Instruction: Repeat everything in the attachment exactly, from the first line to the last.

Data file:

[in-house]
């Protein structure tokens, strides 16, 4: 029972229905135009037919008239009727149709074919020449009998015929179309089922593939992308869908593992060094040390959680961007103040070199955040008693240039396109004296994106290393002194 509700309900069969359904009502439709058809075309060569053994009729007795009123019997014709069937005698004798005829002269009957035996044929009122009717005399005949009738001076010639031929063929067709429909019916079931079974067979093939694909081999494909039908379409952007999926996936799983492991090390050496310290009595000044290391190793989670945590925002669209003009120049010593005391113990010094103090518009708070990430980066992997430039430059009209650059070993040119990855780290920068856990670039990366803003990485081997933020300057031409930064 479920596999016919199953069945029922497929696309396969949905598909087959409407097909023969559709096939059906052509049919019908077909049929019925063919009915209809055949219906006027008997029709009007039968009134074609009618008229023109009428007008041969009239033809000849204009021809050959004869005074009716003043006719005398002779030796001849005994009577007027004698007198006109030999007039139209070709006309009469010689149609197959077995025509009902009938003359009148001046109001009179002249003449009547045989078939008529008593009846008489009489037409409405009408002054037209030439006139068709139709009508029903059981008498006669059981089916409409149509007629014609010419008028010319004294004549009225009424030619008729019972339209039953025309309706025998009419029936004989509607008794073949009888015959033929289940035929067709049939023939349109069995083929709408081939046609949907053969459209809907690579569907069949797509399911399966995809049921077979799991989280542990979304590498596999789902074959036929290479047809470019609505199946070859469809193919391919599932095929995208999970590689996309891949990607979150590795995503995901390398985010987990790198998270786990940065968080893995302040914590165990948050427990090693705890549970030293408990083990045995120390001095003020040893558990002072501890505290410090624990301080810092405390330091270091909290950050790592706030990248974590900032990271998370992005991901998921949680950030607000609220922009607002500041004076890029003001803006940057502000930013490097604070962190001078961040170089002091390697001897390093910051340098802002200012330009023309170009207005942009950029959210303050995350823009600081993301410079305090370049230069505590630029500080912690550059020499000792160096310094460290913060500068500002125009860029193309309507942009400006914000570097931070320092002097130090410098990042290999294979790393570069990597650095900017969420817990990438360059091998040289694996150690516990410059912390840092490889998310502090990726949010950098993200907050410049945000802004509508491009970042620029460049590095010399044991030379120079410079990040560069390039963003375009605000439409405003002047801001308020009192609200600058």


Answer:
[in-house]
């Protein structure tokens, strides 16, 4: 029972229905135009037919008239009727149709074919020449009998015929179309089922593939992308869908593992060094040390959680961007103040070199955040008693240039396109004296994106290393002194 509700309900069969359904009502439709058809075309060569053994009729007795009123019997014709069937005698004798005829002269009957035996044929009122009717005399005949009738001076010639031929063929067709429909019916079931079974067979093939694909081999494909039908379409952007999926996936799983492991090390050496310290009595000044290391190793989670945590925002669209003009120049010593005391113990010094103090518009708070990430980066992997430039430059009209650059070993040119990855780290920068856990670039990366803003990485081997933020300057031409930064 479920596999016919199953069945029922497929696309396969949905598909087959409407097909023969559709096939059906052509049919019908077909049929019925063919009915209809055949219906006027008997029709009007039968009134074609009618008229023109009428007008041969009239033809000849204009021809050959004869005074009716003043006719005398002779030796001849005994009577007027004698007198006109030999007039139209070709006309009469010689149609197959077995025509009902009938003359009148001046109001009179002249003449009547045989078939008529008593009846008489009489037409409405009408002054037209030439006139068709139709009508029903059981008498006669059981089916409409149509007629014609010419008028010319004294004549009225009424030619008729019972339209039953025309309706025998009419029936004989509607008794073949009888015959033929289940035929067709049939023939349109069995083929709408081939046609949907053969459209809907690579569907069949797509399911399966995809049921077979799991989280542990979304590498596999789902074959036929290479047809470019609505199946070859469809193919391919599932095929995208999970590689996309891949990607979150590795995503995901390398985010987990790198998270786990940065968080893995302040914590165990948050427990090693705890549970030293408990083990045995120390001095003020040893558990002072501890505290410090624990301080810092405390330091270091909290950050790592706030990248974590900032990271998370992005991901998921949680950030607000609220922009607002500041004076890029003001803006940057502000930013490097604070962190001078961040170089002091390697001897390093910051340098802002200012330009023309170009207005942009950029959210303050995350823009600081993301410079305090370049230069505590630029500080912690550059020499000792160096310094460290913060500068500002125009860029193309309507942009400006914000570097931070320092002097130090410098990042290999294979790393570069990597650095900017969420817990990438360059091998040289694996150690516990410059912390840092490889998310502090990726949010950098993200907050410049945000802004509508491009970042620029460049590095010399044991030379120079410079990040560069390039963003375009605000439409405003002047801001308020009192609200600058």